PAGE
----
Altgeld Gardens, which was managed by the Chicago Housing Authority, was originally constructed in the 1940s to house Black World War II veterans. The area was built on and surrounded by landfills, industrial buildings and sewage treatment plants, making the neighborhood a stinky, toxin-laden eyesore and the residents were feeling those effects. The air, water and land was polluted, and as a result children suffered from respiratory illnesses — including her own seven children who often experienced skin and respiratory issues — and their parents were at high risk of cancer. Conducting a survey in the 1980s, Hazel learned that most adults in her Chicago neighborhood, AKA the “Toxic Doughnut,” knew someone who had died of cancer between the ages of 35 and 55. People “had become immune to the news of cancer,” said an article in the Chicago Tribune that discussed her research. 

Astounded by the city’s lack of care for her and her neighbors, Hazel took matters into her own hands and founded the People for Community Recovery organization to educate people on their toxic environment. Altgeld Gardens residents learned about the toxic waste that surrounded them and were trained to recognize environmental lead and test for lead poisoning. The organization also taught kids to recognize their own connection to the environment and the importance of keeping it clean. Hazel and her neighbors also conducted health surveys to get them receipts and prove that these low-income minority residents were disproportionately impacted by environmental pollution. Along her journey to environmental justice, she joined forces with many community organizers, including one little-known fella named Barack Obama.

Through the organization of protests and by holding elected officials accountable, Johnson prevented waste management companies from dumping their garbage into mountainous landfills. Hazel’s advocacy eventually expanded beyond her neighborhood and into other low income communities across the nation that experienced the same toxic waste pileup and environmental hazards that Hazel had experienced since she was a wee gal. After years of work, Hazel was given the nickname, “mother of the environmental justice movement” at the first National People of Color Environmental Leadership Summit in Washington, DC in 1992. A year later, Johnson testified before Congress and was appointed to a group of activists who worked to have President Clinton put pen to paper on an executive order that would address the sh*tty pollution problems in minority communities. Environmental justice was served when he signed it in 1994.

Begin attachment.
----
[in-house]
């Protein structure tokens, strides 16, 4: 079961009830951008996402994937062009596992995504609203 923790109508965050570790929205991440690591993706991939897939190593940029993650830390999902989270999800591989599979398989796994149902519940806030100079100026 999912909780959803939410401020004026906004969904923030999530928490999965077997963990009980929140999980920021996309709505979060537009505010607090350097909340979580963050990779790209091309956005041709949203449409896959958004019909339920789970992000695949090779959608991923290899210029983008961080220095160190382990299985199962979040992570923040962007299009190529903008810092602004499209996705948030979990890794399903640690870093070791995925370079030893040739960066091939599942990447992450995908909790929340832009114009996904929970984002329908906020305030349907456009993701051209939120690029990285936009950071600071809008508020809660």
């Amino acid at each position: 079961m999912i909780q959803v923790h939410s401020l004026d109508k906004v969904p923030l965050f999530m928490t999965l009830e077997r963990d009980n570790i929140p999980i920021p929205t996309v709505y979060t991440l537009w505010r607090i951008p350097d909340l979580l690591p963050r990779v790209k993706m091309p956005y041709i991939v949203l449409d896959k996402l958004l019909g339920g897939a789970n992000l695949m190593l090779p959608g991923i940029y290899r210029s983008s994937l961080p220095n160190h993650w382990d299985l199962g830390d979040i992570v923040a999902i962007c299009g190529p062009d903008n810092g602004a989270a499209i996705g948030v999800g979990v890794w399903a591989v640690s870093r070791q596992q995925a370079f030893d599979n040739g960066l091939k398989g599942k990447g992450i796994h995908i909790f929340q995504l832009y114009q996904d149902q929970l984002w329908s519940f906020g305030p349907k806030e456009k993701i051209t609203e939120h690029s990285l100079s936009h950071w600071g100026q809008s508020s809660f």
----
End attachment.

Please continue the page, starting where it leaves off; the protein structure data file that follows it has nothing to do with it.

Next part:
On January 12, 2011, just days away from her 76th birthday, Hazel passed away due to congestive heart failure. Her daughter, Cheryl, has taken up her cause and continues to fight for environmental action in Chicago, which earned an “F” grade in 2018 for declining air quality. It currently ranks high for most polluted cities, but Cheryl is determined to further her mother’s legacy. Hazel’s impact is felt posthumuously, with one street near Altgeld Gardens named after her and a Congressional push to honor her work. Late in 2019, Illinois Rep. Bobby Rush introduced two bills that would award her a Congressional Gold Medal and put her image on a commemorative postage stamp. As the Earth continues to look more and more like a dumpster fire, it’s more important than ever to remember Hazel Johnson’s work and evaluate and take responsibility for our environment just like she did.